An Eastern State Hospital patient approached an employee making his rounds in the middle of the night.
“I murdered someone,” the patient told the employee, according to court documents, “but you’re going to have to find him.”
It was about 2:45 a.m. Tuesday in the ward reserved for the criminally insane. The patient, Amber Ilene Roberts, 30, followed the employee down the hall as he checked each of the rooms.
“You’re getting warmer,” she told him.
When he reached the room of Duane Charley, she said, “You’re hot.”
The employee looked into the room and saw the victim lying on the floor, covered with a blanket, according to court documents.
Roberts entered the room with the employee and pulled back the blanket, revealing Charley’s face and hands, which were covered in blood.
Roberts pleaded not guilty Wednesday in Spokane County District Court to first-degree murder in connection with the strangling death.
According to court documents, Roberts told the employee she had strangled the victim, and the employee placed her in an isolation cell and called for help.
A doctor responded but pronounced the victim dead at the scene.
Roberts appeared in Spokane County District Court via video feed from the Spokane County Jail on Wednesday, wearing a yellow jump suit with her hands cuffed behind her back.
According to court documents, Charley’s roommate, Charles Murch, was awoken sometime between midnight and 12:30 a.m. by a noise in the room. He saw Roberts climb on top of Charley, who was lying in bed, remove a belt from her waist, wrap it around Charley’s neck and begin strangling him.
Murch saw Roberts pull Charley off the bed and begin slamming his face against the floor repeatedly.
Roberts stopped the attack, approached Murch and whispered in his ear something like “don’t say anything to anyone or you’ll be next” before continuing to strangle Charley, documents say.
Fearing for his life, Murch pretended to be asleep and initially denied knowing anything about the attack.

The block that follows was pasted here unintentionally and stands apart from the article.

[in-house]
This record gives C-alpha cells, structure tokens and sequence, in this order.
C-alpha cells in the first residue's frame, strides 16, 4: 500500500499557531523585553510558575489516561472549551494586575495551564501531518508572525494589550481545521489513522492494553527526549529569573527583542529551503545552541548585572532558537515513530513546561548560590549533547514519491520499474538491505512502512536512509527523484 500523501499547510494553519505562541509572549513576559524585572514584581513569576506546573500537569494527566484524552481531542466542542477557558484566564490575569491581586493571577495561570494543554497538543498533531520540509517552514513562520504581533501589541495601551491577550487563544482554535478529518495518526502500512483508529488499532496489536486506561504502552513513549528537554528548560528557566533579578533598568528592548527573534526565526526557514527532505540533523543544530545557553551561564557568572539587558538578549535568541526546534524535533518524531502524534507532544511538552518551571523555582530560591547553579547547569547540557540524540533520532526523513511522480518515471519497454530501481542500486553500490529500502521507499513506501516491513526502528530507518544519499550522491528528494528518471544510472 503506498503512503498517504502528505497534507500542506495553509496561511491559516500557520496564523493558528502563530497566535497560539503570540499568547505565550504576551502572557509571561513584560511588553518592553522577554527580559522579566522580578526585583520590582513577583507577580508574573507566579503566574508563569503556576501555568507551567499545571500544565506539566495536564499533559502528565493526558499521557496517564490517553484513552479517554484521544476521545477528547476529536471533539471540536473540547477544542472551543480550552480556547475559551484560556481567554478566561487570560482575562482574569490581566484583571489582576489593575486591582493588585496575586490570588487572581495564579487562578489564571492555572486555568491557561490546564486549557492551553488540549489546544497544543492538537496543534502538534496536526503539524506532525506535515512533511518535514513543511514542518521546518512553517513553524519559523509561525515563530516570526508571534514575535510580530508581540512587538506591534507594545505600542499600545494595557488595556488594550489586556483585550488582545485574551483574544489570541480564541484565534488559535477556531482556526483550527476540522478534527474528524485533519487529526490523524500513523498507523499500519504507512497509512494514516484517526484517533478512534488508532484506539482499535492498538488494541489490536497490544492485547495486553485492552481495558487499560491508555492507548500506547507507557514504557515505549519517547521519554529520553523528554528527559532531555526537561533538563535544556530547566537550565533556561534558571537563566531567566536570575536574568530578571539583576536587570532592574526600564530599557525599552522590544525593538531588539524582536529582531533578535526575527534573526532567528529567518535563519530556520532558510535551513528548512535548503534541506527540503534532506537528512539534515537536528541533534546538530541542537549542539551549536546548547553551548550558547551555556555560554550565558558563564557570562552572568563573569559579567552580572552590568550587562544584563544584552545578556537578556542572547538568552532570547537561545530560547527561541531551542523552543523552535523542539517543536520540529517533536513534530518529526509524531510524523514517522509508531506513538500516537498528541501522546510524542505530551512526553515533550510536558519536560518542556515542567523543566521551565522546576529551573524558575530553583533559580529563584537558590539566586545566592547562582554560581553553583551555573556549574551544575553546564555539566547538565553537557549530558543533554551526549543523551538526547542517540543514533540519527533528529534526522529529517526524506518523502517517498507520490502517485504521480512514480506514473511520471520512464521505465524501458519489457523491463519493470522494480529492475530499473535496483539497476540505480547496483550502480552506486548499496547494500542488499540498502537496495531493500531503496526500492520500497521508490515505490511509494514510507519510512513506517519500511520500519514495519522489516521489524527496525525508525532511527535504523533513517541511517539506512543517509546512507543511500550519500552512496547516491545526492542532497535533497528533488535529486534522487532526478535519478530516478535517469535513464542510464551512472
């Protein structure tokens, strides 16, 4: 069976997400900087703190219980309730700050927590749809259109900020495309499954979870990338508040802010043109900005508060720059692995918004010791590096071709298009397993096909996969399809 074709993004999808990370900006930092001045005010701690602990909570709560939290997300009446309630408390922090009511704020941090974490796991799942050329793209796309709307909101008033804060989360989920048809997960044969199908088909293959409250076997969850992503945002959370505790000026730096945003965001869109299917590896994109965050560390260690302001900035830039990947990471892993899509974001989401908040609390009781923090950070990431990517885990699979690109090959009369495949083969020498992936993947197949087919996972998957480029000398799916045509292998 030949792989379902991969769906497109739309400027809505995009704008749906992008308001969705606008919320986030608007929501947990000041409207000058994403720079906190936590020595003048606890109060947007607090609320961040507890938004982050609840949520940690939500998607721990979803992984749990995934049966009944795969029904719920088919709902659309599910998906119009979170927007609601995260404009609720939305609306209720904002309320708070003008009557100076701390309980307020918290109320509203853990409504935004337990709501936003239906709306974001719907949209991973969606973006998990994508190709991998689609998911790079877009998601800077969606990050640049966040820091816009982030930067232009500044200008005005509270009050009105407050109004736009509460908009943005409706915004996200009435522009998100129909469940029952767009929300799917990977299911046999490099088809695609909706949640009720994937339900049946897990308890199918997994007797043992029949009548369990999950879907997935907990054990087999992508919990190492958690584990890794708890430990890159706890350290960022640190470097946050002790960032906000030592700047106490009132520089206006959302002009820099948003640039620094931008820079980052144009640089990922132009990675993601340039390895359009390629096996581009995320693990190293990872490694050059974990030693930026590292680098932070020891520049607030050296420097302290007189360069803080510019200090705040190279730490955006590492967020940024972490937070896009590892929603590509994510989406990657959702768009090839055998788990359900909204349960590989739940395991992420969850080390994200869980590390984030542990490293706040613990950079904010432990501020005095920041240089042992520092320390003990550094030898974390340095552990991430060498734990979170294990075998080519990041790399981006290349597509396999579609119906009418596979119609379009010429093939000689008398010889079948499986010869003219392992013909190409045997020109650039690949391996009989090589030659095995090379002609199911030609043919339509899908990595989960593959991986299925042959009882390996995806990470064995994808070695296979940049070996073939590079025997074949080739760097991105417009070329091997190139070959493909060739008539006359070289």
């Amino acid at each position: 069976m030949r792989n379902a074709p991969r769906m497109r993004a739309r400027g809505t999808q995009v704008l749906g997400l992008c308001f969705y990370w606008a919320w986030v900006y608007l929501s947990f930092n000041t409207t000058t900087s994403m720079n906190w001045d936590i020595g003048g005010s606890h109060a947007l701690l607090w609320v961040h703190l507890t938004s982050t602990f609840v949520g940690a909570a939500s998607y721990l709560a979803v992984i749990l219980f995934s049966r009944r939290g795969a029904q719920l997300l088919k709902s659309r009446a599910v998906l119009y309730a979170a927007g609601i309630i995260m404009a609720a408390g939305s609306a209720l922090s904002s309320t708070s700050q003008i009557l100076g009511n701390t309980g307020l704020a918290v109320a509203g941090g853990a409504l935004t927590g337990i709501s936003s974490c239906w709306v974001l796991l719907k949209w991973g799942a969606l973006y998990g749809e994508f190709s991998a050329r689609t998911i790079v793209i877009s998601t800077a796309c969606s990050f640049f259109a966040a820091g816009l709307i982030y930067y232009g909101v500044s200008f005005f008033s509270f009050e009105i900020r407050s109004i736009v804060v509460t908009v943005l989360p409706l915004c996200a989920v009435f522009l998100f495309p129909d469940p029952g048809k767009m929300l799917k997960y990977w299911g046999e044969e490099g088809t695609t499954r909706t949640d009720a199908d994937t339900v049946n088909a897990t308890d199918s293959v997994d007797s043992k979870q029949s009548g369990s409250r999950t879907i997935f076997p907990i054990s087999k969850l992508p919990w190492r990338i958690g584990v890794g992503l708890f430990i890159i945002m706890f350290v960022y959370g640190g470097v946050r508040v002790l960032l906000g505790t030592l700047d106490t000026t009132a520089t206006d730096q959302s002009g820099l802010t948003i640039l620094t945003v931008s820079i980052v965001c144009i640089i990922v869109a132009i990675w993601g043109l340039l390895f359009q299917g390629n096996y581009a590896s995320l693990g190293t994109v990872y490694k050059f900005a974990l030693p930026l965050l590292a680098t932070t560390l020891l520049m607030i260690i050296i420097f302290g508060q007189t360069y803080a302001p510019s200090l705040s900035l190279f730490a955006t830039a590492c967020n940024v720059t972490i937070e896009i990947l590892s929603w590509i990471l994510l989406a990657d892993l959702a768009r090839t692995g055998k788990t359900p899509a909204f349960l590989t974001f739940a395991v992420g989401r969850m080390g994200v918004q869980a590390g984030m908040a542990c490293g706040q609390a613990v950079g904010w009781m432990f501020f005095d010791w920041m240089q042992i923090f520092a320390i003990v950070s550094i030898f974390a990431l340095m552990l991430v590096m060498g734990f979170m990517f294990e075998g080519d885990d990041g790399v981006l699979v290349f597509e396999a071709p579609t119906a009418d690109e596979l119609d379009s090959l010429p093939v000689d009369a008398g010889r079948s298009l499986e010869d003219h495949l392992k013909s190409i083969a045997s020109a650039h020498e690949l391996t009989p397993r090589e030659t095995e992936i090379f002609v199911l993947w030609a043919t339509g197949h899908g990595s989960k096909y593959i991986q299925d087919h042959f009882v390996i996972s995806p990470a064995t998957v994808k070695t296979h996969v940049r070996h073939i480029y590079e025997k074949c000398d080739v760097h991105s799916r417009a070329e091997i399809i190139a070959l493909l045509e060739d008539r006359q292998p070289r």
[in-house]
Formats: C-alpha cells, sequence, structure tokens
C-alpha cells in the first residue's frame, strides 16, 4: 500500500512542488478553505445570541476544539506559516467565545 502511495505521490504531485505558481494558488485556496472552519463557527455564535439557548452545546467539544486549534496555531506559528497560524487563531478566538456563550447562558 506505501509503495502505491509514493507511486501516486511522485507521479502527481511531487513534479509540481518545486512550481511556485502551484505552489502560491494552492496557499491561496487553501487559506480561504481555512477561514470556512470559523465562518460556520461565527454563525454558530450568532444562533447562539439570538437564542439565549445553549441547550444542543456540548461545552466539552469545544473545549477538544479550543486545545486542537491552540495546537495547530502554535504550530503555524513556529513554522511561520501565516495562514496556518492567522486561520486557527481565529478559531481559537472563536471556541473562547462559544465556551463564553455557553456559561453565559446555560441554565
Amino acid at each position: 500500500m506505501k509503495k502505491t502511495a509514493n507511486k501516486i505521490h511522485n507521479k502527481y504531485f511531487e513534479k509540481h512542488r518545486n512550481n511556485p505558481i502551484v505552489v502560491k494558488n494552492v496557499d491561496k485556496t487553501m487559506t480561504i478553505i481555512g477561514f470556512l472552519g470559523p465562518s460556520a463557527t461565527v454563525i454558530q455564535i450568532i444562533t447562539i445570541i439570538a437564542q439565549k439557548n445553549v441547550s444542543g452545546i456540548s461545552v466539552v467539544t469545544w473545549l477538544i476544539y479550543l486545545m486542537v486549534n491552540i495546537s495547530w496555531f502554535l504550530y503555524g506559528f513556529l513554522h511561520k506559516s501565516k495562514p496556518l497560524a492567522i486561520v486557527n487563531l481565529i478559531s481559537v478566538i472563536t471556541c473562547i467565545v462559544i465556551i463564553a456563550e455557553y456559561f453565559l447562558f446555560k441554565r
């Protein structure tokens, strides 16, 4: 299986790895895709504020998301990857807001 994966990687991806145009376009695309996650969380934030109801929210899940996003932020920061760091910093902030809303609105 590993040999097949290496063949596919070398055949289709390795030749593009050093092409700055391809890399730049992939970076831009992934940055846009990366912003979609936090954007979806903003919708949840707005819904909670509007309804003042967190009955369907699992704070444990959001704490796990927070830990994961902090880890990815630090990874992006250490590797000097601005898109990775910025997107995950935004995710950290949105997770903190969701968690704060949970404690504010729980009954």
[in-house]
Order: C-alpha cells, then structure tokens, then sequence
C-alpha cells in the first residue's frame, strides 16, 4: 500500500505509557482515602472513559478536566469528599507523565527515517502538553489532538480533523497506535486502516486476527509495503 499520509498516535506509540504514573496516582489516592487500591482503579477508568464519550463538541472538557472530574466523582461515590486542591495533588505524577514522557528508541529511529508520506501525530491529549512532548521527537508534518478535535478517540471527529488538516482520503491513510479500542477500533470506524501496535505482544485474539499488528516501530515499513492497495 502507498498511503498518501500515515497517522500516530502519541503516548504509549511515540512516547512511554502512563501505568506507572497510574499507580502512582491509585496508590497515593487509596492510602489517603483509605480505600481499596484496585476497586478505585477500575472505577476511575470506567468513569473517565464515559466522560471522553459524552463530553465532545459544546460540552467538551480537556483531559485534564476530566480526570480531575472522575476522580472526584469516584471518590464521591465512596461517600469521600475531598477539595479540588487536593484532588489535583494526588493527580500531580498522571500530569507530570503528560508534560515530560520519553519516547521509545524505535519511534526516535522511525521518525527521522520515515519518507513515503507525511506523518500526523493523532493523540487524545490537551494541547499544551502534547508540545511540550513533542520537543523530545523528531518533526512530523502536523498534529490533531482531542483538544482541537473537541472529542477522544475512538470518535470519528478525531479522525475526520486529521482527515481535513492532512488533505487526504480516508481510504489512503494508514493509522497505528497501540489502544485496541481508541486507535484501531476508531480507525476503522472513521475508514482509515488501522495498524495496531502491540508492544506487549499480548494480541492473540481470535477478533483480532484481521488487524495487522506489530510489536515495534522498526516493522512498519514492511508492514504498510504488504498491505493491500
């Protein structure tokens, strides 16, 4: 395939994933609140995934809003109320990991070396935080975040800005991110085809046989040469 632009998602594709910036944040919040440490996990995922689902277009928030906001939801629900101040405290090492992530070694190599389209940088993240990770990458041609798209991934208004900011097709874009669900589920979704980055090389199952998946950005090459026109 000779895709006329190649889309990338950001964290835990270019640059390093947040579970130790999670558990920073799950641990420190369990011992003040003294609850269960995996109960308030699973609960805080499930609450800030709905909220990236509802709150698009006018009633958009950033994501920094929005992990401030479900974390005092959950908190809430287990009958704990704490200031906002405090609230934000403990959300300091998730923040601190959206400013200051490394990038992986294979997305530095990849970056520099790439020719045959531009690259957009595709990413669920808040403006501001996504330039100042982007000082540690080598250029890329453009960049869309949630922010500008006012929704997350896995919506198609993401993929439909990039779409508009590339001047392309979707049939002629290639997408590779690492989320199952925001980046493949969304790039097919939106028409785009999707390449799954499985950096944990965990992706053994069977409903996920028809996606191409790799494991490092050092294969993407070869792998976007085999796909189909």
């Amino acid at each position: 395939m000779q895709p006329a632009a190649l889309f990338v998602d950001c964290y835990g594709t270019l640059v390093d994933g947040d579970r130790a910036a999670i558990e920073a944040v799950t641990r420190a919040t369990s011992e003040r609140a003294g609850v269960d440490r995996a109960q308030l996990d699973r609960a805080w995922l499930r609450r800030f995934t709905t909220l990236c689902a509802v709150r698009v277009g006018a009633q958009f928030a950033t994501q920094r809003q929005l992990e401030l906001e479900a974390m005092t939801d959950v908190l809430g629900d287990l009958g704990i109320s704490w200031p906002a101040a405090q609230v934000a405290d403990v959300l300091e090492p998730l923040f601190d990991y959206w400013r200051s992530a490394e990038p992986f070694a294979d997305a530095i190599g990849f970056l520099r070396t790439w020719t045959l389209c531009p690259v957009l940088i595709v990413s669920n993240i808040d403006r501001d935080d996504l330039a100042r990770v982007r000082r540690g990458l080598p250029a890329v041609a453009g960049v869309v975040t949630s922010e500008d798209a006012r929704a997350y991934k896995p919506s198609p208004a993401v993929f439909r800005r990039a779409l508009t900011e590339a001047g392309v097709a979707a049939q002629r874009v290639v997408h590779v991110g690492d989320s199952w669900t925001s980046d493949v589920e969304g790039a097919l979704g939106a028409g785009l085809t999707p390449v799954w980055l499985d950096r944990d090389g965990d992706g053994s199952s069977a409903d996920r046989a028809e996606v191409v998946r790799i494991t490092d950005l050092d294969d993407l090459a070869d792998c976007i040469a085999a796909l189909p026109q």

Another patient in that ward told authorities that Roberts, who had scratches on her neck, told him around 12:30 a.m. that she had just killed somebody with a cord.
Another claimed Roberts appeared agitated on Monday, the day before the attack, and said she was going to kill someone. Early Tuesday, she was awoken by Roberts telling her “I did it. I did it. I did it,” according to court documents.
Detectives processing the scene collected evidence including blood from the room and the victim’s body, gray-colored cord, paper with possible blood spatter, a necklace, a belt and some clothing.
Spokane County Medical Examiner Sally Aiken, who conducted the autopsy, determined Charley’s cause of death to be homicide by ligature strangulation.
The 31-patient ward, 3S1, is part of the Forensic Science Unit, which houses patients who have been accused of crimes but deemed too mentally ill to understand right from wrong.
“The ward is co-ed in nature and secure so that only authorized persons are allowed to enter or exit,” according to court documents. “Each room has a door on it, but they remain unlocked so patients and staff can have access with only limited privacy afforded.”
Within the ward, only a few areas are off-limits for patients, including medication rooms, administrative offices, the nurses’ station, an employee break room, supply rooms and janitorial closets.
Spokane County authorities arrested Roberts in 2003 for allegedly choking a 72-year-old Yakima woman, stealing the woman’s car and driving it to the Liberty Lake area, where she was arrested.
A judge determined Roberts was legally insane and she was institutionalized at the hospital indefinitely.
Roberts’ case will be moved to Spokane County Superior Court. District Judge Randy Brandt kept her bond at $1 million.
Big Sky Men's Basketball Idaho Vandals (14-9, 6-4) at Northern Arizona Lumberjacks (3-18, 1-9) Saturday, Feb. 6, 1 p.m. | Walkup Skydome, Flagstaff, Ariz. Watch: Online: WatchBigSky.com Outlook: NAU Up ...
I find myself eyeing my garden spot in the back yard every morning when I first wake up. I have plans for some changes there. But I did much of ...
Tonight’s “Idaho Reports” rounds up the happenings of the fourth week of this year’s legislative session, from Medicaid expansion to tax cuts. Melissa Davlin interviews House Health & Welfare Chairman ...
More education writing. This week covers imposter syndrome, (especially among high-achieving students of color) the five folk looking to run the Washington Office of Superintendent of Public Instruction (what a ...